Charting the wilderness of Mount EerieOctober 29, 2017
“But I’m small
I’m not a planet at all
We’re all,” sings Phil Elverum in the first Microphones song I ever heard, and so began a five year journey of discovery, exploration, rediscovery, reexploration; and on, and on, and so on.
Mount Eerie, and formerly The Microphones, is the title of Phil Elverum’s solo musical project stretching back more than 20 years. From 1996’s X-Ray Means Woman cassette, to 2001’s universally acclaimed indie staple The Glow Pt. 2, to 2017’s unflinching A Crow Looked At Me, Elverum has always felt, to me, completely honest with the music he makes. That’s what drew me to him in the first place, and what keeps me going back, and digging through his 30-odd albums for another glimpse of truth, experience, love, or longing. If this sounds sappy, maybe it is. We’re all human.
“The thunder clouds broke up
The rain dried up
The lightning let up
The clacking shutters just shut up.” On my first listening to The Glow Pt. 2, I felt like I had started in the middle of a sentence. Every word felt disjointed, like an e.e. cummings poem, all non-sequitur, not quite sounding right or lyrical. And yet, I was enchanted by its musical texture – off-kilter guitar strums, accompaniments that wove in and out, and drumbeats distorted so much they seemed like subdued explosives.
I realised, a little later on, that the guitar plucks on ‘The Moon’ that sounded so off-beat and even out-of-tune on its first listen were hiding something – the meticulous, artisanal craft of each song’s structure and production. To this day, I think the album is Elverum’s triumph. The richness of The Glow Pt. 2 is genius, hidden beneath its layers of humble, laconic softness. It’s a fantastic pleasure to listen to, and I struggle not to wear it out.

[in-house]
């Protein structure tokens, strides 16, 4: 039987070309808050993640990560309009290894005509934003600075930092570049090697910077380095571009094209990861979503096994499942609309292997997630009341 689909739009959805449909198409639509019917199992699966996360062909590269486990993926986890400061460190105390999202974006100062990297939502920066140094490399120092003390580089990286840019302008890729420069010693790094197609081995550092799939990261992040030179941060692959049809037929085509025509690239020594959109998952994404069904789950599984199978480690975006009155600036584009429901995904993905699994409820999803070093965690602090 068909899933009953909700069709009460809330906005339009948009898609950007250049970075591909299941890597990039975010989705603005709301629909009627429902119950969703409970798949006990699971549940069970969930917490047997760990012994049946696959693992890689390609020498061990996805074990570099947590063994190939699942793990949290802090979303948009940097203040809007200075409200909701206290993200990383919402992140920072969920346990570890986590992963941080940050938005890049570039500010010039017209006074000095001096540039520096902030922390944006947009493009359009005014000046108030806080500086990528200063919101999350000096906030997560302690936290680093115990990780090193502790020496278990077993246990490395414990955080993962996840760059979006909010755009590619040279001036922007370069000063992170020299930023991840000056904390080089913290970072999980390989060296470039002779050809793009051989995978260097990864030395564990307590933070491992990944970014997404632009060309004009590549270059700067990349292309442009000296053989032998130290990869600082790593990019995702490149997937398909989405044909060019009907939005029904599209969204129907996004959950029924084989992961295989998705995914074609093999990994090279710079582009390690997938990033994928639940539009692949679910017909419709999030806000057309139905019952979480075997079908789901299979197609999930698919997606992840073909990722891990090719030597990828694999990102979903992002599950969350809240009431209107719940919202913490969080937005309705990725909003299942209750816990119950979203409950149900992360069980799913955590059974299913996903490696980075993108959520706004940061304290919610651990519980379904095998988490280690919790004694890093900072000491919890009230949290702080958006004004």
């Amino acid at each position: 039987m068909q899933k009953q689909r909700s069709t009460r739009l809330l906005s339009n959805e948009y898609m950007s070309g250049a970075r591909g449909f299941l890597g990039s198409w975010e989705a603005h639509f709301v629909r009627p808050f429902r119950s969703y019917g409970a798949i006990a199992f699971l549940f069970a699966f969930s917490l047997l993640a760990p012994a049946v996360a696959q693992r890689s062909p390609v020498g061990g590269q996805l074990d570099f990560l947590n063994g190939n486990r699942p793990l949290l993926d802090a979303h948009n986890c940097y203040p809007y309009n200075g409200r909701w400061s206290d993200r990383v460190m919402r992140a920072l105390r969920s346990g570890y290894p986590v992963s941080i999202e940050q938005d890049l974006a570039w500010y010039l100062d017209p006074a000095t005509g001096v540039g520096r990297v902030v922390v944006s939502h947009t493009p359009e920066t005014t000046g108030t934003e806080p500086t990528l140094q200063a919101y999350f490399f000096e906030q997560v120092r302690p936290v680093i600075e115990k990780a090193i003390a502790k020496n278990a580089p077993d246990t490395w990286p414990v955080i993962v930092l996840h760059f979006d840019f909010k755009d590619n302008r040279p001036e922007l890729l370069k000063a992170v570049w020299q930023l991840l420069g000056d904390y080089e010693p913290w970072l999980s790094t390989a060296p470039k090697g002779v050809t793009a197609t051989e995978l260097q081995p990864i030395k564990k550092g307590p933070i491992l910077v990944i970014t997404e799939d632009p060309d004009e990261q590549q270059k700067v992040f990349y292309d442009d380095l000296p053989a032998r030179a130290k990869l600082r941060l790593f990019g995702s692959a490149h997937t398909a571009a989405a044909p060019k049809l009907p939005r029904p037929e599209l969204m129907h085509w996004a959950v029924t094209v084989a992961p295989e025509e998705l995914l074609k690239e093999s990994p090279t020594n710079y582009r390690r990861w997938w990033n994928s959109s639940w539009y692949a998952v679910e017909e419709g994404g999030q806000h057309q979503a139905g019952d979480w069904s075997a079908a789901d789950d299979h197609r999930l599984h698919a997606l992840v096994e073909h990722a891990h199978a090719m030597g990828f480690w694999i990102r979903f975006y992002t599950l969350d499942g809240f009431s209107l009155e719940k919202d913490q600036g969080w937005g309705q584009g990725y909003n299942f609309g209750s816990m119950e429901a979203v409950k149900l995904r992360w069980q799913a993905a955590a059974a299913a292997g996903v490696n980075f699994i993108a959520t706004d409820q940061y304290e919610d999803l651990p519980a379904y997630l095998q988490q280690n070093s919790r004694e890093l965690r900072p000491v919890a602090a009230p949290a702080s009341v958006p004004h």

The Glow (part one) I found buried in a record made a year earlier. I followed this song like a path leading back through the woods; from The Glow Pt. 2’s Pacific Northwestern forests to It Was Hot, We Stayed In The Water’s sunny gravel beaches.
It Was Hot is filled with lyrical imagery of time, geography, and weather, keeping its list of characters short. It is fascinated with the state of purely being in a place – existing mindfully, noticing sensations, emotions, the environment. Somehow, its melodies felt so familiar to me when I first listened to it. Feedback swells like stormclouds, harmonies ebb and flow like currents, drums cascade like a downpour, all coated in distortion so gritty you could reach out and feel it.
There are traces of each album in each other – the crunchy, effect-laden drums, fingerpicked guitar, bag-of-word lyrics – and yet the earlier album seems more playful, naive, even childlike; with a carefree and experimental spirit in common with albums like Sung Tongs or The Milk-Eyed Mender. Like both of these albums, It Was Hot is an in-depth exploration of the more alien elements of the masterpiece which would soon follow. Tracks like ‘Drums’ or ‘Sand (Eric’s Trip)’ are vibrant and expressive; while ‘(Something) ver.2’ or ‘The Glow’ hint at something much more expansive, something Elverum’s music would go on to explore in detail.
“We found a precious place in the sand
right out in the wind
and we lied under a blanket and heard the furious sound,
the roar of waves, the pounding surf, two bodies on the earth,